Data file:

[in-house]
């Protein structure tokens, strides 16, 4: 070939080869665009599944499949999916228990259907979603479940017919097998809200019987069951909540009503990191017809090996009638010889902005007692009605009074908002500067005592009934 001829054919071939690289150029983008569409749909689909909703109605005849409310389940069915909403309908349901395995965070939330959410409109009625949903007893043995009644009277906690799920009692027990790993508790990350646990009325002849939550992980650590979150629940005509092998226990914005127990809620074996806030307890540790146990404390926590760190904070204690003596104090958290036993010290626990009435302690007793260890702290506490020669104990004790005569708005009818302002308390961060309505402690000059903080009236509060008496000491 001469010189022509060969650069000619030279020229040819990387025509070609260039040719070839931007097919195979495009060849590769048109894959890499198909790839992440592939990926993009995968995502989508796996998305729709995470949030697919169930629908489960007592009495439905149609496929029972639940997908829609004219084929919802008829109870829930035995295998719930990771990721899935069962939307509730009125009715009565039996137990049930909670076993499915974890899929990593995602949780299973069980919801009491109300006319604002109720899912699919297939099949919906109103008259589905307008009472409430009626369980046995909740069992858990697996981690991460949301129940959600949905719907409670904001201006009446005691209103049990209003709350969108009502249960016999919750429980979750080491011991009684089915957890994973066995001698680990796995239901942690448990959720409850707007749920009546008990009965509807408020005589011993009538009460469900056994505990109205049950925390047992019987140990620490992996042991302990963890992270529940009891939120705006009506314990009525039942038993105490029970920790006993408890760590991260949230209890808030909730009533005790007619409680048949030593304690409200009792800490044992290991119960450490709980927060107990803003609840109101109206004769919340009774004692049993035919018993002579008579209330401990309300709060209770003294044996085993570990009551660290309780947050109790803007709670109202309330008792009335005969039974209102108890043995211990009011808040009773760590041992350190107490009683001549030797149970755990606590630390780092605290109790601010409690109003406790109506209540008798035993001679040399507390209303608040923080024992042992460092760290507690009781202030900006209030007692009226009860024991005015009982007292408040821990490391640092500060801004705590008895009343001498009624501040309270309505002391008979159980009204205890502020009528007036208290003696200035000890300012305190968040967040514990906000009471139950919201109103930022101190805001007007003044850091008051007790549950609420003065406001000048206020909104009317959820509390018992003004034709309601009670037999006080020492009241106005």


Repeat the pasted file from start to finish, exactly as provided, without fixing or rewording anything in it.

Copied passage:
[in-house]
């Protein structure tokens, strides 16, 4: 070939080869665009599944499949999916228990259907979603479940017919097998809200019987069951909540009503990191017809090996009638010889902005007692009605009074908002500067005592009934 001829054919071939690289150029983008569409749909689909909703109605005849409310389940069915909403309908349901395995965070939330959410409109009625949903007893043995009644009277906690799920009692027990790993508790990350646990009325002849939550992980650590979150629940005509092998226990914005127990809620074996806030307890540790146990404390926590760190904070204690003596104090958290036993010290626990009435302690007793260890702290506490020669104990004790005569708005009818302002308390961060309505402690000059903080009236509060008496000491 001469010189022509060969650069000619030279020229040819990387025509070609260039040719070839931007097919195979495009060849590769048109894959890499198909790839992440592939990926993009995968995502989508796996998305729709995470949030697919169930629908489960007592009495439905149609496929029972639940997908829609004219084929919802008829109870829930035995295998719930990771990721899935069962939307509730009125009715009565039996137990049930909670076993499915974890899929990593995602949780299973069980919801009491109300006319604002109720899912699919297939099949919906109103008259589905307008009472409430009626369980046995909740069992858990697996981690991460949301129940959600949905719907409670904001201006009446005691209103049990209003709350969108009502249960016999919750429980979750080491011991009684089915957890994973066995001698680990796995239901942690448990959720409850707007749920009546008990009965509807408020005589011993009538009460469900056994505990109205049950925390047992019987140990620490992996042991302990963890992270529940009891939120705006009506314990009525039942038993105490029970920790006993408890760590991260949230209890808030909730009533005790007619409680048949030593304690409200009792800490044992290991119960450490709980927060107990803003609840109101109206004769919340009774004692049993035919018993002579008579209330401990309300709060209770003294044996085993570990009551660290309780947050109790803007709670109202309330008792009335005969039974209102108890043995211990009011808040009773760590041992350190107490009683001549030797149970755990606590630390780092605290109790601010409690109003406790109506209540008798035993001679040399507390209303608040923080024992042992460092760290507690009781202030900006209030007692009226009860024991005015009982007292408040821990490391640092500060801004705590008895009343001498009624501040309270309505002391008979159980009204205890502020009528007036208290003696200035000890300012305190968040967040514990906000009471139950919201109103930022101190805001007007003044850091008051007790549950609420003065406001000048206020909104009317959820509390018992003004034709309601009670037999006080020492009241106005």